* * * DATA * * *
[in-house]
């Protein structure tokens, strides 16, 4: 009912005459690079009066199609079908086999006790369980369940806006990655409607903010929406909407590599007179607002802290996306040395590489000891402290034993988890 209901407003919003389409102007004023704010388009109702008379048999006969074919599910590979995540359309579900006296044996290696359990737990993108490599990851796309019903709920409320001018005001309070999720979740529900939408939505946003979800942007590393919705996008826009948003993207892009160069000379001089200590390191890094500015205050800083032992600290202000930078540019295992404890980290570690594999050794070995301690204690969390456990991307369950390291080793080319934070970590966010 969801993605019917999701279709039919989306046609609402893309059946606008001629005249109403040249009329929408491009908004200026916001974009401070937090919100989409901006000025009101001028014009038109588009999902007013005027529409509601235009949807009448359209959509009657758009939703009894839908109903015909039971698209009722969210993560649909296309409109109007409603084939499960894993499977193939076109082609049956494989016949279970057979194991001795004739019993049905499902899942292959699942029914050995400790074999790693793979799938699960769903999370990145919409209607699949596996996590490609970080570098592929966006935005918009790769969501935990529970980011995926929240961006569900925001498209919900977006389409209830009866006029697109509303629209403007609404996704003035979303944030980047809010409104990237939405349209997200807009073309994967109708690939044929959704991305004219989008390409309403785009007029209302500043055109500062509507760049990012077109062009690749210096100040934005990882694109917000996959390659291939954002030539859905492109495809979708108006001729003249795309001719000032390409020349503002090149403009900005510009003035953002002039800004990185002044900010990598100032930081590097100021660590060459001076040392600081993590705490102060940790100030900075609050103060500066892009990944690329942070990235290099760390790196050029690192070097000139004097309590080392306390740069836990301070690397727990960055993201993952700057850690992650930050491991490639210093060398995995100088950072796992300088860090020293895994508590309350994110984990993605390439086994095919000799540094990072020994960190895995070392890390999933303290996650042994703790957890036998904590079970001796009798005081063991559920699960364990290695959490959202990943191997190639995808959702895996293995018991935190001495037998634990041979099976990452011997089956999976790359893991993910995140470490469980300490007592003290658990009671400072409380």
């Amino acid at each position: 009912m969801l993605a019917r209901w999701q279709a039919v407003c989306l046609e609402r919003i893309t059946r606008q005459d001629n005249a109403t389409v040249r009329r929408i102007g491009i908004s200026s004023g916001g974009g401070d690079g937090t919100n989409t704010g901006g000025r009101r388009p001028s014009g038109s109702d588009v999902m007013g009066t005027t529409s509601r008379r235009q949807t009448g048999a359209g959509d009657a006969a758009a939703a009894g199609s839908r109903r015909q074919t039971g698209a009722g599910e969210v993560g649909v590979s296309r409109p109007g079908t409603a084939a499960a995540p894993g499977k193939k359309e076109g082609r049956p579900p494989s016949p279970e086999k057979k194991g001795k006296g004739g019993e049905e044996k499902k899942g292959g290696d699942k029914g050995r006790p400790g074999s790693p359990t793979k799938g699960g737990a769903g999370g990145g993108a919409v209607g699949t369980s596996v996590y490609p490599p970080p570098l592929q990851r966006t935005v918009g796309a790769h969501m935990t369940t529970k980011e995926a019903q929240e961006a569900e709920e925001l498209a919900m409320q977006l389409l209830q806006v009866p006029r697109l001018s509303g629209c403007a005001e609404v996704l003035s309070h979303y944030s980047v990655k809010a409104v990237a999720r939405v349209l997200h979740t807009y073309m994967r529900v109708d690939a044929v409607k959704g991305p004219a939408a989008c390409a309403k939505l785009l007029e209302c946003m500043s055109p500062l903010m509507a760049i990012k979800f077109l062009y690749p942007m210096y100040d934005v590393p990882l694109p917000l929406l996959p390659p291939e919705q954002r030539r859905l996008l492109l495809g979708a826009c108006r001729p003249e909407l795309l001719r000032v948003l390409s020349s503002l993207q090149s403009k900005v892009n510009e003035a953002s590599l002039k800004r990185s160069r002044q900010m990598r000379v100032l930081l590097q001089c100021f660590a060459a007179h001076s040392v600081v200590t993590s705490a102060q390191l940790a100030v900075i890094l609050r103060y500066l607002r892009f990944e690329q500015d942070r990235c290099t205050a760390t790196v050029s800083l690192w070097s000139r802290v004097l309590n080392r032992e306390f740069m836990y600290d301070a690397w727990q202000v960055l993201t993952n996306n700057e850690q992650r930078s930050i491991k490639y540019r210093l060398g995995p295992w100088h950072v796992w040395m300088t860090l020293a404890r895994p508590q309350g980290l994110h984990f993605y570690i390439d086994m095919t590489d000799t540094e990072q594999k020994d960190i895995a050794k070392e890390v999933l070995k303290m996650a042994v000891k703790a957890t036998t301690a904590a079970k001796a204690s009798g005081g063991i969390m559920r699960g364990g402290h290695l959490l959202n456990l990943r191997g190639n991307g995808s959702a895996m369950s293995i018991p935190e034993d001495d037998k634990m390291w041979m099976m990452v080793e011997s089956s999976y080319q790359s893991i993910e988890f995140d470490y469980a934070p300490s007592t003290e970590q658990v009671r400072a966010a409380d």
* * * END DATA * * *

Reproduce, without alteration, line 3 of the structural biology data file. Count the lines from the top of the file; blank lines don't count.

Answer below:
């Amino acid at each position: 009912m969801l993605a019917r209901w999701q279709a039919v407003c989306l046609e609402r919003i893309t059946r606008q005459d001629n005249a109403t389409v040249r009329r929408i102007g491009i908004s200026s004023g916001g974009g401070d690079g937090t919100n989409t704010g901006g000025r009101r388009p001028s014009g038109s109702d588009v999902m007013g009066t005027t529409s509601r008379r235009q949807t009448g048999a359209g959509d009657a006969a758009a939703a009894g199609s839908r109903r015909q074919t039971g698209a009722g599910e969210v993560g649909v590979s296309r409109p109007g079908t409603a084939a499960a995540p894993g499977k193939k359309e076109g082609r049956p579900p494989s016949p279970e086999k057979k194991g001795k006296g004739g019993e049905e044996k499902k899942g292959g290696d699942k029914g050995r006790p400790g074999s790693p359990t793979k799938g699960g737990a769903g999370g990145g993108a919409v209607g699949t369980s596996v996590y490609p490599p970080p570098l592929q990851r966006t935005v918009g796309a790769h969501m935990t369940t529970k980011e995926a019903q929240e961006a569900e709920e925001l498209a919900m409320q977006l389409l209830q806006v009866p006029r697109l001018s509303g629209c403007a005001e609404v996704l003035s309070h979303y944030s980047v990655k809010a409104v990237a999720r939405v349209l997200h979740t807009y073309m994967r529900v109708d690939a044929v409607k959704g991305p004219a939408a989008c390409a309403k939505l785009l007029e209302c946003m500043s055109p500062l903010m509507a760049i990012k979800f077109l062009y690749p942007m210096y100040d934005v590393p990882l694109p917000l929406l996959p390659p291939e919705q954002r030539r859905l996008l492109l495809g979708a826009c108006r001729p003249e909407l795309l001719r000032v948003l390409s020349s503002l993207q090149s403009k900005v892009n510009e003035a953002s590599l002039k800004r990185s160069r002044q900010m990598r000379v100032l930081l590097q001089c100021f660590a060459a007179h001076s040392v600081v200590t993590s705490a102060q390191l940790a100030v900075i890094l609050r103060y500066l607002r892009f990944e690329q500015d942070r990235c290099t205050a760390t790196v050029s800083l690192w070097s000139r802290v004097l309590n080392r032992e306390f740069m836990y600290d301070a690397w727990q202000v960055l993201t993952n996306n700057e850690q992650r930078s930050i491991k490639y540019r210093l060398g995995p295992w100088h950072v796992w040395m300088t860090l020293a404890r895994p508590q309350g980290l994110h984990f993605y570690i390439d086994m095919t590489d000799t540094e990072q594999k020994d960190i895995a050794k070392e890390v999933l070995k303290m996650a042994v000891k703790a957890t036998t301690a904590a079970k001796a204690s009798g005081g063991i969390m559920r699960g364990g402290h290695l959490l959202n456990l990943r191997g190639n991307g995808s959702a895996m369950s293995i018991p935190e034993d001495d037998k634990m390291w041979m099976m990452v080793e011997s089956s999976y080319q790359s893991i993910e988890f995140d470490y469980a934070p300490s007592t003290e970590q658990v009671r400072a966010a409380d």